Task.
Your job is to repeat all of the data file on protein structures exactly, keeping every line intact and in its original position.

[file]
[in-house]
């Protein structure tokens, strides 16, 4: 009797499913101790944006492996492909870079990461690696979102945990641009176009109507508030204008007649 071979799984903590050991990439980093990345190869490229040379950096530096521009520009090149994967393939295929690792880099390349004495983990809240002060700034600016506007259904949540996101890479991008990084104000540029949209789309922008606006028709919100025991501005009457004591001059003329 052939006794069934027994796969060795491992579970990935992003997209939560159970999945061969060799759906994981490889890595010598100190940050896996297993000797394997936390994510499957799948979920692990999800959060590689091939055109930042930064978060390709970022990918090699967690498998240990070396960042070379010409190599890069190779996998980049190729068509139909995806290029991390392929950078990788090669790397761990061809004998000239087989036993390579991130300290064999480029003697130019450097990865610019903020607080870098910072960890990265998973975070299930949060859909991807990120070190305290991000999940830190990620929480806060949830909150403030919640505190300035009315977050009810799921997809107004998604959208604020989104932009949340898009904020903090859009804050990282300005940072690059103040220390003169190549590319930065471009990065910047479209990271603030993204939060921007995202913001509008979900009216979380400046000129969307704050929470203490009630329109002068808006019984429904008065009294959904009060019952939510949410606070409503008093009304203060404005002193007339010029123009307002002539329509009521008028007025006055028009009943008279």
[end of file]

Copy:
[in-house]
């Protein structure tokens, strides 16, 4: 009797499913101790944006492996492909870079990461690696979102945990641009176009109507508030204008007649 071979799984903590050991990439980093990345190869490229040379950096530096521009520009090149994967393939295929690792880099390349004495983990809240002060700034600016506007259904949540996101890479991008990084104000540029949209789309922008606006028709919100025991501005009457004591001059003329 052939006794069934027994796969060795491992579970990935992003997209939560159970999945061969060799759906994981490889890595010598100190940050896996297993000797394997936390994510499957799948979920692990999800959060590689091939055109930042930064978060390709970022990918090699967690498998240990070396960042070379010409190599890069190779996998980049190729068509139909995806290029991390392929950078990788090669790397761990061809004998000239087989036993390579991130300290064999480029003697130019450097990865610019903020607080870098910072960890990265998973975070299930949060859909991807990120070190305290991000999940830190990620929480806060949830909150403030919640505190300035009315977050009810799921997809107004998604959208604020989104932009949340898009904020903090859009804050990282300005940072690059103040220390003169190549590319930065471009990065910047479209990271603030993204939060921007995202913001509008979900009216979380400046000129969307704050929470203490009630329109002068808006019984429904008065009294959904009060019952939510949410606070409503008093009304203060404005002193007339010029123009307002002539329509009521008028007025006055028009009943008279």